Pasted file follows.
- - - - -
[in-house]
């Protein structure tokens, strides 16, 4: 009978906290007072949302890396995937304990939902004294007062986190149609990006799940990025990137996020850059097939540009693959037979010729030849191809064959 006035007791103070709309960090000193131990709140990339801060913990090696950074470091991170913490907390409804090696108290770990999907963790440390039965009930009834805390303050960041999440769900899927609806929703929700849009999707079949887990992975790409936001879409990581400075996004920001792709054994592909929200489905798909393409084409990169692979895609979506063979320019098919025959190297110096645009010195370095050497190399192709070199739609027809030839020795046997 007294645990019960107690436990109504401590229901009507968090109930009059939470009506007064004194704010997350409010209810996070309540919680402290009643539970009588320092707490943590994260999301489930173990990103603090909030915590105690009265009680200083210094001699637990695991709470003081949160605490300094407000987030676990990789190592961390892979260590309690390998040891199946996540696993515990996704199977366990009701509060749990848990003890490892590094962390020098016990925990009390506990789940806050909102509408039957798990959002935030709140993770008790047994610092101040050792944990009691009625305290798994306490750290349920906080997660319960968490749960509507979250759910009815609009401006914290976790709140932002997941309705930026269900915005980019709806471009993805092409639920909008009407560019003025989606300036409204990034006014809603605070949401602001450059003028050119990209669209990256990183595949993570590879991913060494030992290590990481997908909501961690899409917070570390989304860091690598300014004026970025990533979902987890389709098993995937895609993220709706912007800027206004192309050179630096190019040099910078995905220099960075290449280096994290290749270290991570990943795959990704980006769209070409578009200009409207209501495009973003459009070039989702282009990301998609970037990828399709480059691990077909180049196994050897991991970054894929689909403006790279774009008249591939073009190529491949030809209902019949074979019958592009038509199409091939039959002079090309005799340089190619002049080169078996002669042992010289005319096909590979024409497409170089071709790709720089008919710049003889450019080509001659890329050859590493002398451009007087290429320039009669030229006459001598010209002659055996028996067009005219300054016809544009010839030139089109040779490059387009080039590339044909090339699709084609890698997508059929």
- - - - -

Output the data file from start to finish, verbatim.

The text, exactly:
[in-house]
């Protein structure tokens, strides 16, 4: 009978906290007072949302890396995937304990939902004294007062986190149609990006799940990025990137996020850059097939540009693959037979010729030849191809064959 006035007791103070709309960090000193131990709140990339801060913990090696950074470091991170913490907390409804090696108290770990999907963790440390039965009930009834805390303050960041999440769900899927609806929703929700849009999707079949887990992975790409936001879409990581400075996004920001792709054994592909929200489905798909393409084409990169692979895609979506063979320019098919025959190297110096645009010195370095050497190399192709070199739609027809030839020795046997 007294645990019960107690436990109504401590229901009507968090109930009059939470009506007064004194704010997350409010209810996070309540919680402290009643539970009588320092707490943590994260999301489930173990990103603090909030915590105690009265009680200083210094001699637990695991709470003081949160605490300094407000987030676990990789190592961390892979260590309690390998040891199946996540696993515990996704199977366990009701509060749990848990003890490892590094962390020098016990925990009390506990789940806050909102509408039957798990959002935030709140993770008790047994610092101040050792944990009691009625305290798994306490750290349920906080997660319960968490749960509507979250759910009815609009401006914290976790709140932002997941309705930026269900915005980019709806471009993805092409639920909008009407560019003025989606300036409204990034006014809603605070949401602001450059003028050119990209669209990256990183595949993570590879991913060494030992290590990481997908909501961690899409917070570390989304860091690598300014004026970025990533979902987890389709098993995937895609993220709706912007800027206004192309050179630096190019040099910078995905220099960075290449280096994290290749270290991570990943795959990704980006769209070409578009200009409207209501495009973003459009070039989702282009990301998609970037990828399709480059691990077909180049196994050897991991970054894929689909403006790279774009008249591939073009190529491949030809209902019949074979019958592009038509199409091939039959002079090309005799340089190619002049080169078996002669042992010289005319096909590979024409497409170089071709790709720089008919710049003889450019080509001659890329050859590493002398451009007087290429320039009669030229006459001598010209002659055996028996067009005219300054016809544009010839030139089109040779490059387009080039590339044909090339699709084609890698997508059929």